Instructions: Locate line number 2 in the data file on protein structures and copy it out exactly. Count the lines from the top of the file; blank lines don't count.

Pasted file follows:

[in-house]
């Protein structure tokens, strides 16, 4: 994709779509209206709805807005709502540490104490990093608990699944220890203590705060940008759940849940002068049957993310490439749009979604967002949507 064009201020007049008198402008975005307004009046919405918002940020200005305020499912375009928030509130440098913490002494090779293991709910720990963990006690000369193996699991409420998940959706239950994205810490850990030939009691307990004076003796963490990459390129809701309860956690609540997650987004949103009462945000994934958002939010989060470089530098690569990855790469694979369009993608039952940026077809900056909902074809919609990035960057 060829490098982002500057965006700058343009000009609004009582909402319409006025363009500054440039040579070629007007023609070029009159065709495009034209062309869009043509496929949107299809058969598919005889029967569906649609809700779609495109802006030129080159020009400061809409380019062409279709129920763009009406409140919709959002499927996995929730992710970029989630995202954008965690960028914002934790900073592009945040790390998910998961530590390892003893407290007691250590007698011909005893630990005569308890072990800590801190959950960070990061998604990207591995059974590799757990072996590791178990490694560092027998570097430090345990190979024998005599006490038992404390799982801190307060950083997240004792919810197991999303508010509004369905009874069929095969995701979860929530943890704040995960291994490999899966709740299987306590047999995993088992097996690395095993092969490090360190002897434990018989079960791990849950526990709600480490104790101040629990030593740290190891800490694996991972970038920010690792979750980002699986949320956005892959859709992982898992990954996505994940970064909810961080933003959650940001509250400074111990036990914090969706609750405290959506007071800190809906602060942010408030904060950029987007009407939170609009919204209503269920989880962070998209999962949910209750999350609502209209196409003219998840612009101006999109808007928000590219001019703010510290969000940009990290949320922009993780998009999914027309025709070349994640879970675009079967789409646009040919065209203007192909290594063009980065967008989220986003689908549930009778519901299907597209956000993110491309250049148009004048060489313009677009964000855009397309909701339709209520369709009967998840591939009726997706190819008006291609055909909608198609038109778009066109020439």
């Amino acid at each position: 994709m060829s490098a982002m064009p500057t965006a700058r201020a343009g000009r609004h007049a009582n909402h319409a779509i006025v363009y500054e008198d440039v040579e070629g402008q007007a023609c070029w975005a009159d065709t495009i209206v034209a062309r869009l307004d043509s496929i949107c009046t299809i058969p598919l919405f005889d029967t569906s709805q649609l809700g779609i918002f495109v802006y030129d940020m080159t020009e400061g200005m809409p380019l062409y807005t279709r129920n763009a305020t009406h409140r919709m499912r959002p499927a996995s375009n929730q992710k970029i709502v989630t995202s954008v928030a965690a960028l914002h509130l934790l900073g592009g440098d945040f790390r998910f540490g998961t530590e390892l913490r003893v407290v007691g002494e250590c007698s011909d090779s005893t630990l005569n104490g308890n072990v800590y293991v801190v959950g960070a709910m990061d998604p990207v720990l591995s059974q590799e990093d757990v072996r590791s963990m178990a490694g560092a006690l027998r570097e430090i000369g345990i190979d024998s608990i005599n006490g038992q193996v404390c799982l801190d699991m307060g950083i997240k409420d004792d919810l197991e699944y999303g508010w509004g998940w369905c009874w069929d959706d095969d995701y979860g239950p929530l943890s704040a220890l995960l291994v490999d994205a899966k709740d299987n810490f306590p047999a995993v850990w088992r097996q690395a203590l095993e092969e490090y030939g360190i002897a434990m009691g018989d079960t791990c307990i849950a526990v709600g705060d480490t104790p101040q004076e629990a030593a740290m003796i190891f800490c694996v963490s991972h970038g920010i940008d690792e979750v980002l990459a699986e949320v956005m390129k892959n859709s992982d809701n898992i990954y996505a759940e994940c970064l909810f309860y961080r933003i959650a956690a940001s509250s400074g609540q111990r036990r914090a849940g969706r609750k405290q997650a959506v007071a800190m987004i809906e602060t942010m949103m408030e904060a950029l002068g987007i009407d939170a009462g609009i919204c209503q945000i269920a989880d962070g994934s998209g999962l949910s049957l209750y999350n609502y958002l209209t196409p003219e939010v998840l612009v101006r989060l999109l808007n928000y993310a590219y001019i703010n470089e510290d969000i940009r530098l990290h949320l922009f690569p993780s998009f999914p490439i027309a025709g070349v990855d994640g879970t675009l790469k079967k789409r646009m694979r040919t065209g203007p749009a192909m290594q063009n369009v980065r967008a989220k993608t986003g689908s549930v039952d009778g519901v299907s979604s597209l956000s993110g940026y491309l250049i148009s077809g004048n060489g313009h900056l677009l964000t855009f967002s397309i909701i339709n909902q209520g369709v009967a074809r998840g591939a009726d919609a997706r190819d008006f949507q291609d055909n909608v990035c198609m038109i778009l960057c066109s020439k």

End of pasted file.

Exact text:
């Protein structure tokens, strides 16, 4: 994709779509209206709805807005709502540490104490990093608990699944220890203590705060940008759940849940002068049957993310490439749009979604967002949507 064009201020007049008198402008975005307004009046919405918002940020200005305020499912375009928030509130440098913490002494090779293991709910720990963990006690000369193996699991409420998940959706239950994205810490850990030939009691307990004076003796963490990459390129809701309860956690609540997650987004949103009462945000994934958002939010989060470089530098690569990855790469694979369009993608039952940026077809900056909902074809919609990035960057 060829490098982002500057965006700058343009000009609004009582909402319409006025363009500054440039040579070629007007023609070029009159065709495009034209062309869009043509496929949107299809058969598919005889029967569906649609809700779609495109802006030129080159020009400061809409380019062409279709129920763009009406409140919709959002499927996995929730992710970029989630995202954008965690960028914002934790900073592009945040790390998910998961530590390892003893407290007691250590007698011909005893630990005569308890072990800590801190959950960070990061998604990207591995059974590799757990072996590791178990490694560092027998570097430090345990190979024998005599006490038992404390799982801190307060950083997240004792919810197991999303508010509004369905009874069929095969995701979860929530943890704040995960291994490999899966709740299987306590047999995993088992097996690395095993092969490090360190002897434990018989079960791990849950526990709600480490104790101040629990030593740290190891800490694996991972970038920010690792979750980002699986949320956005892959859709992982898992990954996505994940970064909810961080933003959650940001509250400074111990036990914090969706609750405290959506007071800190809906602060942010408030904060950029987007009407939170609009919204209503269920989880962070998209999962949910209750999350609502209209196409003219998840612009101006999109808007928000590219001019703010510290969000940009990290949320922009993780998009999914027309025709070349994640879970675009079967789409646009040919065209203007192909290594063009980065967008989220986003689908549930009778519901299907597209956000993110491309250049148009004048060489313009677009964000855009397309909701339709209520369709009967998840591939009726997706190819008006291609055909909608198609038109778009066109020439």